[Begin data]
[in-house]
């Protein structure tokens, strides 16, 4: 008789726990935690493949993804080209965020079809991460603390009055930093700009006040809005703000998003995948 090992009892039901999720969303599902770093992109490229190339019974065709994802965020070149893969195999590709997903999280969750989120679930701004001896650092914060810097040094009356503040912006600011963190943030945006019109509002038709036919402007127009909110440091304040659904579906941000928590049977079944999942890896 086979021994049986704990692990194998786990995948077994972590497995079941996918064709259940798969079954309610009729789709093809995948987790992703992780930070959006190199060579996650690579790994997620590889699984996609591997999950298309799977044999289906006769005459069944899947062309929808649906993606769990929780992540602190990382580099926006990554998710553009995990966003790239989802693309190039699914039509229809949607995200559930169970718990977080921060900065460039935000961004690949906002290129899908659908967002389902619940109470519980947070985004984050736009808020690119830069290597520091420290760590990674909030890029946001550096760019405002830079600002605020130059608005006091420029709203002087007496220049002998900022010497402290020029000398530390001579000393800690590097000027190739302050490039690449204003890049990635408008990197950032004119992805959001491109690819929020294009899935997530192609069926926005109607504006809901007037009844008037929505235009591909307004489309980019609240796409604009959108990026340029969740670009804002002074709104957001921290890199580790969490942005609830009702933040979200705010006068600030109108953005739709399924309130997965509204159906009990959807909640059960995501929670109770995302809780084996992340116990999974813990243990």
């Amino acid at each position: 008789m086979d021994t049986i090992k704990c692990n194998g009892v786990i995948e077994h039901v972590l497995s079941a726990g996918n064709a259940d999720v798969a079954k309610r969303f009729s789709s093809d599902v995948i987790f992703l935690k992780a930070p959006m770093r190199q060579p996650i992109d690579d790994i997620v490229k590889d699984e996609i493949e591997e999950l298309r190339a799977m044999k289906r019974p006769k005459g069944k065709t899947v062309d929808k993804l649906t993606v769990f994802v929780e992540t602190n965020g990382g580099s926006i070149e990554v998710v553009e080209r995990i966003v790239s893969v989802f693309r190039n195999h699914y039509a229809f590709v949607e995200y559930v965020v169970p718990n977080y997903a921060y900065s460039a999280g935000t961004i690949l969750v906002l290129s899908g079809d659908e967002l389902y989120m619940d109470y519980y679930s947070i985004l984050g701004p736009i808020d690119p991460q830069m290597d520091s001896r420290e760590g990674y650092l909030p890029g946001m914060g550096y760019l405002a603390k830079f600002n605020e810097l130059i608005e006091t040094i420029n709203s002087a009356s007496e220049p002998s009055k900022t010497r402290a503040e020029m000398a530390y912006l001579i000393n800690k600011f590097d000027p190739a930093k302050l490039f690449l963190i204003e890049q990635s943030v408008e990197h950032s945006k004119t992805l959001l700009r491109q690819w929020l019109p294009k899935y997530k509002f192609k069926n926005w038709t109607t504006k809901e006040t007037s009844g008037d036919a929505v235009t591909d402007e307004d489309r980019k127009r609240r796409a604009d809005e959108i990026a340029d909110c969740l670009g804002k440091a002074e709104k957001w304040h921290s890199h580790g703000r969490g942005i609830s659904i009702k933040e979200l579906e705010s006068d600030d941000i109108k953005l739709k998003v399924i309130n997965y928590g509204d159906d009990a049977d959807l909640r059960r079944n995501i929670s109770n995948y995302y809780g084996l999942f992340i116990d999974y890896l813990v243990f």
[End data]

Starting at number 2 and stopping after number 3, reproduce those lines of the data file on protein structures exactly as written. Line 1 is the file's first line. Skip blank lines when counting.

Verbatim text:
């Protein structure tokens, strides 16, 4: 008789726990935690493949993804080209965020079809991460603390009055930093700009006040809005703000998003995948 090992009892039901999720969303599902770093992109490229190339019974065709994802965020070149893969195999590709997903999280969750989120679930701004001896650092914060810097040094009356503040912006600011963190943030945006019109509002038709036919402007127009909110440091304040659904579906941000928590049977079944999942890896 086979021994049986704990692990194998786990995948077994972590497995079941996918064709259940798969079954309610009729789709093809995948987790992703992780930070959006190199060579996650690579790994997620590889699984996609591997999950298309799977044999289906006769005459069944899947062309929808649906993606769990929780992540602190990382580099926006990554998710553009995990966003790239989802693309190039699914039509229809949607995200559930169970718990977080921060900065460039935000961004690949906002290129899908659908967002389902619940109470519980947070985004984050736009808020690119830069290597520091420290760590990674909030890029946001550096760019405002830079600002605020130059608005006091420029709203002087007496220049002998900022010497402290020029000398530390001579000393800690590097000027190739302050490039690449204003890049990635408008990197950032004119992805959001491109690819929020294009899935997530192609069926926005109607504006809901007037009844008037929505235009591909307004489309980019609240796409604009959108990026340029969740670009804002002074709104957001921290890199580790969490942005609830009702933040979200705010006068600030109108953005739709399924309130997965509204159906009990959807909640059960995501929670109770995302809780084996992340116990999974813990243990």
């Amino acid at each position: 008789m086979d021994t049986i090992k704990c692990n194998g009892v786990i995948e077994h039901v972590l497995s079941a726990g996918n064709a259940d999720v798969a079954k309610r969303f009729s789709s093809d599902v995948i987790f992703l935690k992780a930070p959006m770093r190199q060579p996650i992109d690579d790994i997620v490229k590889d699984e996609i493949e591997e999950l298309r190339a799977m044999k289906r019974p006769k005459g069944k065709t899947v062309d929808k993804l649906t993606v769990f994802v929780e992540t602190n965020g990382g580099s926006i070149e990554v998710v553009e080209r995990i966003v790239s893969v989802f693309r190039n195999h699914y039509a229809f590709v949607e995200y559930v965020v169970p718990n977080y997903a921060y900065s460039a999280g935000t961004i690949l969750v906002l290129s899908g079809d659908e967002l389902y989120m619940d109470y519980y679930s947070i985004l984050g701004p736009i808020d690119p991460q830069m290597d520091s001896r420290e760590g990674y650092l909030p890029g946001m914060g550096y760019l405002a603390k830079f600002n605020e810097l130059i608005e006091t040094i420029n709203s002087a009356s007496e220049p002998s009055k900022t010497r402290a503040e020029m000398a530390y912006l001579i000393n800690k600011f590097d000027p190739a930093k302050l490039f690449l963190i204003e890049q990635s943030v408008e990197h950032s945006k004119t992805l959001l700009r491109q690819w929020l019109p294009k899935y997530k509002f192609k069926n926005w038709t109607t504006k809901e006040t007037s009844g008037d036919a929505v235009t591909d402007e307004d489309r980019k127009r609240r796409a604009d809005e959108i990026a340029d909110c969740l670009g804002k440091a002074e709104k957001w304040h921290s890199h580790g703000r969490g942005i609830s659904i009702k933040e979200l579906e705010s006068d600030d941000i109108k953005l739709k998003v399924i309130n997965y928590g509204d159906d009990a049977d959807l909640r059960r079944n995501i929670s109770n995948y995302y809780g084996l999942f992340i116990d999974y890896l813990v243990f």